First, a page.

Tracy Letts returns to the trope of onstage violence with Superior Donuts, set in a seedy Uptown Chicago neighborhood. And the impressive fight, choreographed by Robb Hunter, is well executed by Richard Cotovsky (as donut shop proprietor Arthur) and Chris Genebach (as small-time criminal Luther). But the acting laurels go to Johnny Ramey in an endearing performance as Franco Wicks, an African-American youth with issues; in the course of working through them, he helps Arthur to master some of his own.
Arthur, a Vietnam-era draft evader who still hasn’t given up his beard and pony tail, has made it his life’s work to keep other people at arm’s length. So perhaps it’s a character choice, or perhaps just the length of the show’s run (it opened 10 November), that Cotovsky in his monologues of remembrance doesn’t take his time and make a connection to us in the audience.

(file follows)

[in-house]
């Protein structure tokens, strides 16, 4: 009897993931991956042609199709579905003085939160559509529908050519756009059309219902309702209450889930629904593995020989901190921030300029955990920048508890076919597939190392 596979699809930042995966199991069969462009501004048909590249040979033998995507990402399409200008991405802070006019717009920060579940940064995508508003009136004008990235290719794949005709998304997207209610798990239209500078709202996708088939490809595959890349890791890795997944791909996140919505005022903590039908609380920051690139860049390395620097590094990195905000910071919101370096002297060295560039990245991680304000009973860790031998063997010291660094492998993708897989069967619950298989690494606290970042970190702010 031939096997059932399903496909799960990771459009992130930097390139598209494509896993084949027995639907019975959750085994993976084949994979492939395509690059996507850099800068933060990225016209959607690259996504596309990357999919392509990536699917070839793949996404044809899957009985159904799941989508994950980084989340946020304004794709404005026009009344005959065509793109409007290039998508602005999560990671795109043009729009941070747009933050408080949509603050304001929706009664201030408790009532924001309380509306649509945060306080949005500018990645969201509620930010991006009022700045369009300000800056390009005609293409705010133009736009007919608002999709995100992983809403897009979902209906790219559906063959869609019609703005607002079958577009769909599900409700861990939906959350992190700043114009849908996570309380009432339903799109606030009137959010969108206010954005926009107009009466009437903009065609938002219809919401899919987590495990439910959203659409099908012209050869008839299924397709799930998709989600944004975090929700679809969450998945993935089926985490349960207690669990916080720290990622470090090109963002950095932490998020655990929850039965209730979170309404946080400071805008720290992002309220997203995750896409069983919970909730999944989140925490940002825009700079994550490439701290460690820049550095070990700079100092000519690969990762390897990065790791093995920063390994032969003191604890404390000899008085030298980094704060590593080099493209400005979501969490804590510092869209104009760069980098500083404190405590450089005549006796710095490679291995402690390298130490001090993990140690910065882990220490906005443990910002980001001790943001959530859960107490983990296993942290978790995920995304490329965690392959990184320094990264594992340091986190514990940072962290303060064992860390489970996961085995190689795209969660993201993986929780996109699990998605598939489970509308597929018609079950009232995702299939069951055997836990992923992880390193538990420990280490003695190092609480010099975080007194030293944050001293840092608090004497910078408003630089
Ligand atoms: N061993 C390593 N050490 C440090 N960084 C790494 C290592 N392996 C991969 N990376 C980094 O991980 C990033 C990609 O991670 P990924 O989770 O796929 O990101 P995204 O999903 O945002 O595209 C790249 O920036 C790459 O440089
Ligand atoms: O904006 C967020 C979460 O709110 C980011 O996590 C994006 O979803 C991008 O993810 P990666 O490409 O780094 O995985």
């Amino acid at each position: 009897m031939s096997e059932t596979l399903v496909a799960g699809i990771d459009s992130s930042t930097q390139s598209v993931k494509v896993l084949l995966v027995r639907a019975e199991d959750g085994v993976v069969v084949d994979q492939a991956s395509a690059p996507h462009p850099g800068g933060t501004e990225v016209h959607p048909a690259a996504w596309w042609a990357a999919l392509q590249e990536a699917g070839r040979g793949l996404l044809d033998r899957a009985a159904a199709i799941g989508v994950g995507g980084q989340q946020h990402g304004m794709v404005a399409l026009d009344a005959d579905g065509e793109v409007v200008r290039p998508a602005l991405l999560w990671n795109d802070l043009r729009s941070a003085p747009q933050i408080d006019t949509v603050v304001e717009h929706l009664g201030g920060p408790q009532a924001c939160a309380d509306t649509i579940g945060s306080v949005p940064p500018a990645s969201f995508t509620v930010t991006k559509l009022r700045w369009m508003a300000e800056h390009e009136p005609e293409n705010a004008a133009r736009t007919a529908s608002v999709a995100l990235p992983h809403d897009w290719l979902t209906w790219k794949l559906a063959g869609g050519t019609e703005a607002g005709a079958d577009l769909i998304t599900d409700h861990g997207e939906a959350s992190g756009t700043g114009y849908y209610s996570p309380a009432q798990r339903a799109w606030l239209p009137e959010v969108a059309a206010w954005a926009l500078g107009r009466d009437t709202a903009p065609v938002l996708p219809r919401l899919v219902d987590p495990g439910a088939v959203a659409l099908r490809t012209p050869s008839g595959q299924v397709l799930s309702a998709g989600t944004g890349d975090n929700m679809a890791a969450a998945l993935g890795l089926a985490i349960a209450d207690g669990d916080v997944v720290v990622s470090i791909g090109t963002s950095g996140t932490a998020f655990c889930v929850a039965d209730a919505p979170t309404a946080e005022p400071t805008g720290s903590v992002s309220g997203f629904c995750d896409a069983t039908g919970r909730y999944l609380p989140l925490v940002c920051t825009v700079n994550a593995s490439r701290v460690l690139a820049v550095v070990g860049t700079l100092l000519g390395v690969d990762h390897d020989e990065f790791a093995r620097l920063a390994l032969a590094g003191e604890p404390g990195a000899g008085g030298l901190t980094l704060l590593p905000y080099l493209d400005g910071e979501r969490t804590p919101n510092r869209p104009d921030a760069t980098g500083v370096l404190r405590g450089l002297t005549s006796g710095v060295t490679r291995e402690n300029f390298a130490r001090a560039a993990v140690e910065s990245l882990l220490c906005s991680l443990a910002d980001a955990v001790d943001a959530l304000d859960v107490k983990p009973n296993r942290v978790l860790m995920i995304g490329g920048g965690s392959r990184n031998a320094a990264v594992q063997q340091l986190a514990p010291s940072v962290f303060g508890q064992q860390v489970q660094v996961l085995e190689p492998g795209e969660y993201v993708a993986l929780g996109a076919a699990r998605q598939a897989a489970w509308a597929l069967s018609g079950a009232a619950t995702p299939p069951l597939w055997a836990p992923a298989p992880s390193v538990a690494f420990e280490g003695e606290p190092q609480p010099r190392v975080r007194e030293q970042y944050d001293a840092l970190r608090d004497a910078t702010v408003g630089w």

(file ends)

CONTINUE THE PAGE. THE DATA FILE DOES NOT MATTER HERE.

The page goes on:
Gregor Paslawsky does well with the character of Max, a neighboring merchant with designs on Arthur’s real estate, shifting from menace to exasperated comedy with ease.
The ground plan of Russell Metheny’s set excellently solves the familiar problem of actors being trapped behind a store counter by turning around the U of display case and seating so that its open section is downstage, placing the street entrance door directly upstage. The scene transition that calls for Arthur’s shop window to be boarded up is also smoothly handled.
- Superior Donuts, by Tracy Letts, directed by Serge Seiden, The Studio Theatre’s Metheny Theatre, Washington